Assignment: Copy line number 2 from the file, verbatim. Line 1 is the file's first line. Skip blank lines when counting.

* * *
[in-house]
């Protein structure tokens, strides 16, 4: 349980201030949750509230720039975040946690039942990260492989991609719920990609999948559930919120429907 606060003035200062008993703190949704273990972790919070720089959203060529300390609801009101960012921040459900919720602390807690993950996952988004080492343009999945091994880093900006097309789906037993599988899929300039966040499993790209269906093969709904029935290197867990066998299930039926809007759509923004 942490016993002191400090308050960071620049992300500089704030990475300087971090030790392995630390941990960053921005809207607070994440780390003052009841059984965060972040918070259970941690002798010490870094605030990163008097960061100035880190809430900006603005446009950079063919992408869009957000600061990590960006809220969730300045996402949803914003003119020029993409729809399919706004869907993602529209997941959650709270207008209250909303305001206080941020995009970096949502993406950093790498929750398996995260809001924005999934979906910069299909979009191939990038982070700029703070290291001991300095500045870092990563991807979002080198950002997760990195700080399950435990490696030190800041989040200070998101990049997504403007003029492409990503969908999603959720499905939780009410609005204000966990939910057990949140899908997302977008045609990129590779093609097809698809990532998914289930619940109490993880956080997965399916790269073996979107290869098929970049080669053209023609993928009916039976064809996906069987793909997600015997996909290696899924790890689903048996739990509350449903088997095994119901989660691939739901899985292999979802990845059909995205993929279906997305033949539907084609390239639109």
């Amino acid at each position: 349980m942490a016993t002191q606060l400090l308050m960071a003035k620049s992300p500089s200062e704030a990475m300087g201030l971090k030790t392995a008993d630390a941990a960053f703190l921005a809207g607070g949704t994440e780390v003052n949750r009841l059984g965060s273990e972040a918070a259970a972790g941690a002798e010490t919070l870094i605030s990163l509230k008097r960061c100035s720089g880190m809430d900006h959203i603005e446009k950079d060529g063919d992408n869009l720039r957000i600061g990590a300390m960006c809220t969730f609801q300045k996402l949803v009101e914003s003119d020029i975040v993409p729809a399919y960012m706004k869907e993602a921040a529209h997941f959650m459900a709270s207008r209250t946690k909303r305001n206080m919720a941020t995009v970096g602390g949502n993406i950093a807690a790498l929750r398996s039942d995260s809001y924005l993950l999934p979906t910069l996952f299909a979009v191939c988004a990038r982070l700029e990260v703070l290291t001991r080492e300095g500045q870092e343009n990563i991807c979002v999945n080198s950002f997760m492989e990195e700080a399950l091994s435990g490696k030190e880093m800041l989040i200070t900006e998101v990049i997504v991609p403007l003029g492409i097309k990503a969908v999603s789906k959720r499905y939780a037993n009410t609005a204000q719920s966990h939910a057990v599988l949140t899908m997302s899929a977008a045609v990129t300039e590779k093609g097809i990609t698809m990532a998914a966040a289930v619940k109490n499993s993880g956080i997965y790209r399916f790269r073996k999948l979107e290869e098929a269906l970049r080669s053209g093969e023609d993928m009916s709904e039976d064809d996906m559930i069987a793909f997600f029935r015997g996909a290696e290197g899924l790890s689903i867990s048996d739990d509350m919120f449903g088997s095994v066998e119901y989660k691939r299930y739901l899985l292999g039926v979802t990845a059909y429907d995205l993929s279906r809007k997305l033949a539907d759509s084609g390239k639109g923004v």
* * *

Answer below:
């Protein structure tokens, strides 16, 4: 349980201030949750509230720039975040946690039942990260492989991609719920990609999948559930919120429907 606060003035200062008993703190949704273990972790919070720089959203060529300390609801009101960012921040459900919720602390807690993950996952988004080492343009999945091994880093900006097309789906037993599988899929300039966040499993790209269906093969709904029935290197867990066998299930039926809007759509923004 942490016993002191400090308050960071620049992300500089704030990475300087971090030790392995630390941990960053921005809207607070994440780390003052009841059984965060972040918070259970941690002798010490870094605030990163008097960061100035880190809430900006603005446009950079063919992408869009957000600061990590960006809220969730300045996402949803914003003119020029993409729809399919706004869907993602529209997941959650709270207008209250909303305001206080941020995009970096949502993406950093790498929750398996995260809001924005999934979906910069299909979009191939990038982070700029703070290291001991300095500045870092990563991807979002080198950002997760990195700080399950435990490696030190800041989040200070998101990049997504403007003029492409990503969908999603959720499905939780009410609005204000966990939910057990949140899908997302977008045609990129590779093609097809698809990532998914289930619940109490993880956080997965399916790269073996979107290869098929970049080669053209023609993928009916039976064809996906069987793909997600015997996909290696899924790890689903048996739990509350449903088997095994119901989660691939739901899985292999979802990845059909995205993929279906997305033949539907084609390239639109």